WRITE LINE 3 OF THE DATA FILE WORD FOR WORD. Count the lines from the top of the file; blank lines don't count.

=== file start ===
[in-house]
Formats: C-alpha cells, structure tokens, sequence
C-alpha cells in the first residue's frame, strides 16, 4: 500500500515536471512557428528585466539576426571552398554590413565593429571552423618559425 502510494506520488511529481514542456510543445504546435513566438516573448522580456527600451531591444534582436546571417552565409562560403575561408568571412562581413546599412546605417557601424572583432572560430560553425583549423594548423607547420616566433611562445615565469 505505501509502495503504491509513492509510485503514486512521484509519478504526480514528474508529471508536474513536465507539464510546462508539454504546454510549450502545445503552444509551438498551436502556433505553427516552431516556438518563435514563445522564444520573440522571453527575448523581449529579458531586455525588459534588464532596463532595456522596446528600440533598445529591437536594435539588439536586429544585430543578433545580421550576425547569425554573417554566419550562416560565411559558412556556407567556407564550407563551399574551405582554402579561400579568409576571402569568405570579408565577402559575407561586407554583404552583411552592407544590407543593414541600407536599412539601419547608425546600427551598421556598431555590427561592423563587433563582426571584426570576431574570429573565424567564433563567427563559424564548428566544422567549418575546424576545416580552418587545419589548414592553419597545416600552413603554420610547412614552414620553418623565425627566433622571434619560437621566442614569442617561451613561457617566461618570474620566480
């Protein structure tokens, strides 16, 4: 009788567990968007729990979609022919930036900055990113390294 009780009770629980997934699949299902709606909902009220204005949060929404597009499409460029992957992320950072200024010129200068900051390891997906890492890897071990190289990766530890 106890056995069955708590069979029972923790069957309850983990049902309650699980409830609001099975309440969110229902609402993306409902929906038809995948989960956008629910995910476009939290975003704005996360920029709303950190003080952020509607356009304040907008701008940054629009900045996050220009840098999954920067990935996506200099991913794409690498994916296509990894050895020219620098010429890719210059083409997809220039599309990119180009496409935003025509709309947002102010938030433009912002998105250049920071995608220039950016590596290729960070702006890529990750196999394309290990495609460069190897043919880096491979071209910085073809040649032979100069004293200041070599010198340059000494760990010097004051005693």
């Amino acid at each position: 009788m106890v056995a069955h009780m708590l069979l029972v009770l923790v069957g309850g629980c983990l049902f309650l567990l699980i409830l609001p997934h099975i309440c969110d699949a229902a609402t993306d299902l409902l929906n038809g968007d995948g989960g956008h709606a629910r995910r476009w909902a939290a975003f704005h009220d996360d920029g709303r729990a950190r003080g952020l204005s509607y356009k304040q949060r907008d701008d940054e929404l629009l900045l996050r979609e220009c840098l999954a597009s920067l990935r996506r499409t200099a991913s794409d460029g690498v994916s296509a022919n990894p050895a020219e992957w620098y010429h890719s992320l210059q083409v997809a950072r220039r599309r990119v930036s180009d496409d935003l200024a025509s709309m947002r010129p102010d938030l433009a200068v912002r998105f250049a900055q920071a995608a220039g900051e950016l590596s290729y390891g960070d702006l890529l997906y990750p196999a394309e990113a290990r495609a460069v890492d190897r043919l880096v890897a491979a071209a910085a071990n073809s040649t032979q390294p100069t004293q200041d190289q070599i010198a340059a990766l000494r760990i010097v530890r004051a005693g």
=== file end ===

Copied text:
C-alpha cells in the first residue's frame, strides 16, 4: 500500500515536471512557428528585466539576426571552398554590413565593429571552423618559425 502510494506520488511529481514542456510543445504546435513566438516573448522580456527600451531591444534582436546571417552565409562560403575561408568571412562581413546599412546605417557601424572583432572560430560553425583549423594548423607547420616566433611562445615565469 505505501509502495503504491509513492509510485503514486512521484509519478504526480514528474508529471508536474513536465507539464510546462508539454504546454510549450502545445503552444509551438498551436502556433505553427516552431516556438518563435514563445522564444520573440522571453527575448523581449529579458531586455525588459534588464532596463532595456522596446528600440533598445529591437536594435539588439536586429544585430543578433545580421550576425547569425554573417554566419550562416560565411559558412556556407567556407564550407563551399574551405582554402579561400579568409576571402569568405570579408565577402559575407561586407554583404552583411552592407544590407543593414541600407536599412539601419547608425546600427551598421556598431555590427561592423563587433563582426571584426570576431574570429573565424567564433563567427563559424564548428566544422567549418575546424576545416580552418587545419589548414592553419597545416600552413603554420610547412614552414620553418623565425627566433622571434619560437621566442614569442617561451613561457617566461618570474620566480